Tuesday, July 31, 2001
Murder Conspiracy Defendant Off the Hook Thanks to Appellate Ruling
By a MetNews Staff Writer
A defendant whose conviction for conspiracy to commit second degree murder was reversed for trial error could not then be tried for conspiracy to commit first degree murder, after the originally charged crime was swept off law books by a Supreme Court ruling, this district’s Court of Appeal ruled yesterday.
In a stroke of good fortune for defendant Kenneth German, Div. Seven ruled that the 1998 ruling in People v. Cortez, 18 Cal.4th 1223, prevents retrial of the greater offense as well as the one abrogated by the high court.
In Cortez, the court ruled that all conspiracies to commit murder must necessarily be first degree.
German was impliedly acquitted of conspiracy to commit first degree murder when the jury convicted him of conspiracy to commit second degree murder, Justice Fred Woods wrote.
He rejected prosecutors’ attempts to argue that there was no such implied acquittal, but that the jury instead found the specific intent to agree and intent to kill—findings the court explained in the Cortez ruling are functionally indistinguishable” from the premeditation and deliberation required for the first degree charge.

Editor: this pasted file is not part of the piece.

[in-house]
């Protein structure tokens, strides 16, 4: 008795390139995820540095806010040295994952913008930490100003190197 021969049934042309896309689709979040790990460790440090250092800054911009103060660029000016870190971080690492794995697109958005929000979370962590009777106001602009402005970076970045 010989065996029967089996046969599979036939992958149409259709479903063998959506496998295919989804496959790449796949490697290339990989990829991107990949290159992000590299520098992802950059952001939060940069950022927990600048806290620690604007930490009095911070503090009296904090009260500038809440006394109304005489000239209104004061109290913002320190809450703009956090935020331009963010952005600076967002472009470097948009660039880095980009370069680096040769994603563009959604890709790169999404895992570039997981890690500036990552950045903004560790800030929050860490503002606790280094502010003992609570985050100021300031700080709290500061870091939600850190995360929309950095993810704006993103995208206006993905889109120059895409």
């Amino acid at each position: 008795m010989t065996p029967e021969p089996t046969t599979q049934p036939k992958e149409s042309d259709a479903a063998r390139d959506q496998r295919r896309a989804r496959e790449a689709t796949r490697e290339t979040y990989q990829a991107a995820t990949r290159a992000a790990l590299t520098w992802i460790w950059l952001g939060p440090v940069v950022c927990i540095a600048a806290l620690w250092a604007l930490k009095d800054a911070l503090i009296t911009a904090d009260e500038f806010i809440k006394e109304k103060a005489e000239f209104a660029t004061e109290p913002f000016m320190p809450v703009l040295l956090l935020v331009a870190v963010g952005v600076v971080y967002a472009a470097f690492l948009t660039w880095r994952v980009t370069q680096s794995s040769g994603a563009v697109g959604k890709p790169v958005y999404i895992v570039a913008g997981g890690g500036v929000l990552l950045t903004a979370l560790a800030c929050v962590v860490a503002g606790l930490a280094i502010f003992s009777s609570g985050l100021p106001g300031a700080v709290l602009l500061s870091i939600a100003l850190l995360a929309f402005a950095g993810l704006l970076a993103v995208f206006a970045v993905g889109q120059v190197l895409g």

“While the People’s argument would be persuasive in any case subsequent to Cortez, it is troubling here, where Cortez had not been decided at the time of trial, and contrary instructions were given to the jury,” Woods said. “Here the jury was told, in accordance with governing law at the time of trial, to affix the degree of conspiracy at first or second degree. It was further instructed that first degree murder requires premeditation and deliberation, and was told to affix the degree of murder, the object of the conspiracy, at first degree if it found premeditation and deliberation present, and at second degree if it found such elements lacking. Taken together, these instructions advised the jury it could find conspiracy to commit murder in the second degree on something less than premeditation and deliberation.”
In returning a verdict for the lesser included offense of conspiracy to commit murder in the second degree, Woods said, the court could only conclude that the jury impliedly acquitted defendant of the greater crime.
But Woods also noted that such a ruling is unlikely to recur. It could be reached only in the very limited circumstances of German’s case, in which a conviction came before Cortez and was reversed on appeal, and a post-Cortez effort to retry the defendant for conspiracy to commit first degree murder.
“We are also mindful that our opinion permits defendant to profit from the fortuitous events comprising the procedural history of this case,” Woods said, adding that the constitutional protections against double jeopardy mandate the result.
The case is German v. Superior Court, People RPI, B148154.
Copyright 2001, Metropolitan News Company